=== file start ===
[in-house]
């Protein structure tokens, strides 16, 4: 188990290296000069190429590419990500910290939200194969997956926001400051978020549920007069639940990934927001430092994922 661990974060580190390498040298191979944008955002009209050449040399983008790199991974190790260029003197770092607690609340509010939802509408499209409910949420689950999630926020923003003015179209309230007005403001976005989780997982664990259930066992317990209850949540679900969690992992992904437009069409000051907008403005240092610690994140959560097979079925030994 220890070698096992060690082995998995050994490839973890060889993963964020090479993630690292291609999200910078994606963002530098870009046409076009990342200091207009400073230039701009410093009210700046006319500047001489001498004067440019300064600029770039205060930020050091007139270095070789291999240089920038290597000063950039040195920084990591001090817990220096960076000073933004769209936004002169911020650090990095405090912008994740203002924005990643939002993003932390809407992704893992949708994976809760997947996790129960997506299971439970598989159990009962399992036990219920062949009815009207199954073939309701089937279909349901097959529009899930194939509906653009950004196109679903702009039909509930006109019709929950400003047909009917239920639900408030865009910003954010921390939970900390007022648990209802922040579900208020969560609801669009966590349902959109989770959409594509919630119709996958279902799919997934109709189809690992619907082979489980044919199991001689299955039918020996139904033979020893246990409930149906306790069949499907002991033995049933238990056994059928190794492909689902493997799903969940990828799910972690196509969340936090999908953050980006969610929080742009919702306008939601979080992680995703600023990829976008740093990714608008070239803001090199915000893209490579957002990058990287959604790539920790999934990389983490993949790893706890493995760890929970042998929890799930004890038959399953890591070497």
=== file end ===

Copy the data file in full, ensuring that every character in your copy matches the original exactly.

[in-house]
């Protein structure tokens, strides 16, 4: 188990290296000069190429590419990500910290939200194969997956926001400051978020549920007069639940990934927001430092994922 661990974060580190390498040298191979944008955002009209050449040399983008790199991974190790260029003197770092607690609340509010939802509408499209409910949420689950999630926020923003003015179209309230007005403001976005989780997982664990259930066992317990209850949540679900969690992992992904437009069409000051907008403005240092610690994140959560097979079925030994 220890070698096992060690082995998995050994490839973890060889993963964020090479993630690292291609999200910078994606963002530098870009046409076009990342200091207009400073230039701009410093009210700046006319500047001489001498004067440019300064600029770039205060930020050091007139270095070789291999240089920038290597000063950039040195920084990591001090817990220096960076000073933004769209936004002169911020650090990095405090912008994740203002924005990643939002993003932390809407992704893992949708994976809760997947996790129960997506299971439970598989159990009962399992036990219920062949009815009207199954073939309701089937279909349901097959529009899930194939509906653009950004196109679903702009039909509930006109019709929950400003047909009917239920639900408030865009910003954010921390939970900390007022648990209802922040579900208020969560609801669009966590349902959109989770959409594509919630119709996958279902799919997934109709189809690992619907082979489980044919199991001689299955039918020996139904033979020893246990409930149906306790069949499907002991033995049933238990056994059928190794492909689902493997799903969940990828799910972690196509969340936090999908953050980006969610929080742009919702306008939601979080992680995703600023990829976008740093990714608008070239803001090199915000893209490579957002990058990287959604790539920790999934990389983490993949790893706890493995760890929970042998929890799930004890038959399953890591070497």